UK house prices have remained “surprisingly resilient” in recent months, with values rising again in November, the Nationwide has said.
The building society said house prices increased by 0.4% in November compared with the previous month.
This was a 1.6% year-on-year increase, according to the figures based on Nationwide’s own mortgage data.
However, it predicted that prices would stay the same or fall in the next 12 months.
There was a 0.2% rise in prices in the three months to the end of November compared with the previous quarter, with the average home now valued at £165,798, the data showed.
This was in contrast to figures from the Land Registry, published on Monday, which suggested that prices in the UK had slipped slightly compared with a year ago.
Demand and housing market activity remained low, so Robert Gardner, Nationwide’s chief economist, suggested that – given the deterioration in economic outlook – the “resilience” reflected a lack of supply in the market.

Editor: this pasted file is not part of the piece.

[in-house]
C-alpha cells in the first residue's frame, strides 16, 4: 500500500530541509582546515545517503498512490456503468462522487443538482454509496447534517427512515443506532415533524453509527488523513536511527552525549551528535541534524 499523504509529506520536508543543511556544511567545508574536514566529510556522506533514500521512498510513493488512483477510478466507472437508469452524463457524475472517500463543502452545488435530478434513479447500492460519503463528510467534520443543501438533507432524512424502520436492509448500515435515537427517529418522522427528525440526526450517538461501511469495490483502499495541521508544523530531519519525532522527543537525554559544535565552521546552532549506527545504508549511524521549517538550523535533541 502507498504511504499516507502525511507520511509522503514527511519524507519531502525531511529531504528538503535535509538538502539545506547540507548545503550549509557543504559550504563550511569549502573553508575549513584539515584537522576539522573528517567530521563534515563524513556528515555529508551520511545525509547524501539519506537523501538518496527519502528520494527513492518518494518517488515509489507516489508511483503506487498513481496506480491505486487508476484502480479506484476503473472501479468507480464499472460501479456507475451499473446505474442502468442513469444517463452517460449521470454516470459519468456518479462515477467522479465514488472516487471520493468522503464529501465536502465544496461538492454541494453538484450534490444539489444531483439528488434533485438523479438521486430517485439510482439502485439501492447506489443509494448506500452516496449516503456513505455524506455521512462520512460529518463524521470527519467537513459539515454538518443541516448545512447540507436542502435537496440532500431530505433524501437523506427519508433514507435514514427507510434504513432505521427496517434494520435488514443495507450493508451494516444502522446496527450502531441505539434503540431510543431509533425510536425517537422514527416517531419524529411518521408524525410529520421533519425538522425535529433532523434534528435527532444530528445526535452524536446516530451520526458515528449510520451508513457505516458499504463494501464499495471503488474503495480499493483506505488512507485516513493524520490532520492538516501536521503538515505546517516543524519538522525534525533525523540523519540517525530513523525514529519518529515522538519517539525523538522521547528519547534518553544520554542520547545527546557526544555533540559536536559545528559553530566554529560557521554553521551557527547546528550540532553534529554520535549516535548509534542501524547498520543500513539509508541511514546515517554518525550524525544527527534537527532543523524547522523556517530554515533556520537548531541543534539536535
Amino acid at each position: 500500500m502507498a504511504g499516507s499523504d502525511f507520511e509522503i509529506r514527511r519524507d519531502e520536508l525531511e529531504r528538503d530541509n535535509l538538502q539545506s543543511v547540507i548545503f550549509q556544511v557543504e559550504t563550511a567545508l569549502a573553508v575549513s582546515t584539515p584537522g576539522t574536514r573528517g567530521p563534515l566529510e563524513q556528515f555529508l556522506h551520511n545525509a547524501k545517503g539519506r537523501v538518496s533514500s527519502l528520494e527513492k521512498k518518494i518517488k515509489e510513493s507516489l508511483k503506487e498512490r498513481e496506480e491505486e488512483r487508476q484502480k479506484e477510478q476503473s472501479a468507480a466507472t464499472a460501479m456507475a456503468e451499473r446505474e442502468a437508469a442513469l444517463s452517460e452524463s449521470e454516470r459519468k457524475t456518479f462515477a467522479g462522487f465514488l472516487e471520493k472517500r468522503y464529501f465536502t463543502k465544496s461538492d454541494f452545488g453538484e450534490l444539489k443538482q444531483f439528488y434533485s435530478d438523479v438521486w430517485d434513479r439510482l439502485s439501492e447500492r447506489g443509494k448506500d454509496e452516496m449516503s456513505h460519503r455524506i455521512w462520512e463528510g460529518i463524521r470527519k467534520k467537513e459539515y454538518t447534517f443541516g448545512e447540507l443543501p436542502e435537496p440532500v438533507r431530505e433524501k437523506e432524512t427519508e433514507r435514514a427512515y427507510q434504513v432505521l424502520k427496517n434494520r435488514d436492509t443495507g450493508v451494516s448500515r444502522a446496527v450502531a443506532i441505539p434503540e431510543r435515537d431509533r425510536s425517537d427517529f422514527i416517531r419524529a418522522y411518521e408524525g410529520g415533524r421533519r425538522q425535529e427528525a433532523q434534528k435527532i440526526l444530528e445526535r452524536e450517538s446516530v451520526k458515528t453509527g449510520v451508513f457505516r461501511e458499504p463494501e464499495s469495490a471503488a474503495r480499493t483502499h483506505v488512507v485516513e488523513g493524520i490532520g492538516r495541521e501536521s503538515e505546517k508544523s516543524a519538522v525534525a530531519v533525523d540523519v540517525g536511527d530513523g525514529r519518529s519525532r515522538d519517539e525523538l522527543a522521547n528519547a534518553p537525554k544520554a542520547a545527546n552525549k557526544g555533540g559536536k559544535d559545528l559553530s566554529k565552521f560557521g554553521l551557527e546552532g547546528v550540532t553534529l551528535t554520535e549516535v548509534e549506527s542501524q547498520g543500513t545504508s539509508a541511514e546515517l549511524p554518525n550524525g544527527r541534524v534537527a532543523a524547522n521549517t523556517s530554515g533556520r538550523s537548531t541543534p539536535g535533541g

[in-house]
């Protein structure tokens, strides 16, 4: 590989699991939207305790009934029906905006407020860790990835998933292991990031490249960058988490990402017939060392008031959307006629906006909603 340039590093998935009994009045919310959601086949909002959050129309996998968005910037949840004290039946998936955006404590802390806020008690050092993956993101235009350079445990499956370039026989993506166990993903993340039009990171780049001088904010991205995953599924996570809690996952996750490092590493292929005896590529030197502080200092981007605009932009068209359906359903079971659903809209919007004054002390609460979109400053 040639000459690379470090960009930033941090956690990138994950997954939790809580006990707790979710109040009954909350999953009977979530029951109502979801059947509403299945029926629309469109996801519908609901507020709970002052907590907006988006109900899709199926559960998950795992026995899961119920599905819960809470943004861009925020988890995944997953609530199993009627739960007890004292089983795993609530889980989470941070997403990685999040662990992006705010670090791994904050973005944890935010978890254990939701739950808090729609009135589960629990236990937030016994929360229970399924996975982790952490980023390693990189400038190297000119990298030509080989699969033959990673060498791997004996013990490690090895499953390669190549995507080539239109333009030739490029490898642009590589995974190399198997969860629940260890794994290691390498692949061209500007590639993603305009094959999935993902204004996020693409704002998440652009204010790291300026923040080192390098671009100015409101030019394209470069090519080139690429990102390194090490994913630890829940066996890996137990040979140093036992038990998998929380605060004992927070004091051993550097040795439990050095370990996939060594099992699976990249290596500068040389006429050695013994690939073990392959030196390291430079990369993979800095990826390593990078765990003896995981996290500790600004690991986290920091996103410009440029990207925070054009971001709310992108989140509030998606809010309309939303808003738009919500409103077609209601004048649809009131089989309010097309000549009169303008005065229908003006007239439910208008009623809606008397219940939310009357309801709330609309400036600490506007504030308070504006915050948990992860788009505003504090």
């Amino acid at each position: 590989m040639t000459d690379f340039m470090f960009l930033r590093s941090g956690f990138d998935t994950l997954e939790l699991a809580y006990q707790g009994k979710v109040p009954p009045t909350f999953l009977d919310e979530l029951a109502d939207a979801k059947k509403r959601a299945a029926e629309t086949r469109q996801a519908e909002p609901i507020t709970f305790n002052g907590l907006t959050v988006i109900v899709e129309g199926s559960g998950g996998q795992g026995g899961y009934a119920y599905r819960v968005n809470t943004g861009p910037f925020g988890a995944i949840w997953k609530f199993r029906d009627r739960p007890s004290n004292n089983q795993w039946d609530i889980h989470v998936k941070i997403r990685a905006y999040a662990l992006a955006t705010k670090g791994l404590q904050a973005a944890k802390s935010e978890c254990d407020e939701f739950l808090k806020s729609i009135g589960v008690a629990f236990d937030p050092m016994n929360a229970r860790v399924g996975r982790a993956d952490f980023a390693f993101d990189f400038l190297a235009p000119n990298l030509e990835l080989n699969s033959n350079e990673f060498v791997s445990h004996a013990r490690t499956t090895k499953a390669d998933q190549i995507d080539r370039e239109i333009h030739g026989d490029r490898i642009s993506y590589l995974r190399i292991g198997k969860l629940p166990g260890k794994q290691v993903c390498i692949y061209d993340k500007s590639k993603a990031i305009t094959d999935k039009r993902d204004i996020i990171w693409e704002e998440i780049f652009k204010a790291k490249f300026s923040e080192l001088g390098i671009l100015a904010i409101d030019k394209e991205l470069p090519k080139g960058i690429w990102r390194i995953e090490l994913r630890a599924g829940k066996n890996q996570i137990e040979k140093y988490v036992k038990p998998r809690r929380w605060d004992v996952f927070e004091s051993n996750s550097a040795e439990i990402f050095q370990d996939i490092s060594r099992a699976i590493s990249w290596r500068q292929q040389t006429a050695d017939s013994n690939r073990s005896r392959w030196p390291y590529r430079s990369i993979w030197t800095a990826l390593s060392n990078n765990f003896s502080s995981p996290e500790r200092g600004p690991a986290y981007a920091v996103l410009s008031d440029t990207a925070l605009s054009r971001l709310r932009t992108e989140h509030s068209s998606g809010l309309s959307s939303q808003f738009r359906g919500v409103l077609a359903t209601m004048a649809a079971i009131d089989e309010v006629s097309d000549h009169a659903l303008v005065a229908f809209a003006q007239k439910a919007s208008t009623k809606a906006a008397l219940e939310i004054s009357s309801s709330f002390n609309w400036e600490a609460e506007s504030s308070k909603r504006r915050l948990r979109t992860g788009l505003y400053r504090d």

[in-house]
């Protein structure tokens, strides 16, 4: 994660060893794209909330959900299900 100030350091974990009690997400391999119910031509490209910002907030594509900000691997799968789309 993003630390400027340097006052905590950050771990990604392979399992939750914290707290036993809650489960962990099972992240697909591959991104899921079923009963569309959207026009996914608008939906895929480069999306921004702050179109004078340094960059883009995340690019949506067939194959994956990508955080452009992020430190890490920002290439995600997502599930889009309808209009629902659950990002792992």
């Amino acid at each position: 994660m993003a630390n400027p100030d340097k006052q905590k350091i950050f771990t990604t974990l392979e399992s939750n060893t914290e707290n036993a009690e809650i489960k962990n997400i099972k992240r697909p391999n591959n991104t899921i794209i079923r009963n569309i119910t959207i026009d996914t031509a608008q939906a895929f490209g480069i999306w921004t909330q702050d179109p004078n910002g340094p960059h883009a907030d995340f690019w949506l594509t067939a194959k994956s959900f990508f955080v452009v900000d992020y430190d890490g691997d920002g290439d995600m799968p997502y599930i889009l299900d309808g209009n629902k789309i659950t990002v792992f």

He welcomed the latest announcement from the government on encouraging first-time buyer activity, but said that any action should also include measures to increase housing supply.
The government’s housing strategy, announced earlier in the month, included a mortgage guarantee scheme to encourage lenders to offer 95% mortgages to buyers of new homes.
The news comes at a time when the UK’s rental property market is reported to be in much demand.
The National Landlords Association’s (NLA) annual National Conference in Manchester heard that it is an exciting time for the private rented sector as demand grows.
Keynote speaker Terrie Alafat, director of housing growth and affordable housing at Communities and Local Government (CLG), told the conference that housing is definitely at the top of the government’s agenda and the private rented sector is in the middle of all of that.
‘We know that demand is continuing to grow and the sector has responded to that, expanding to house about 3.4 million households in England, which is an increase of one million since 2005,’ he said.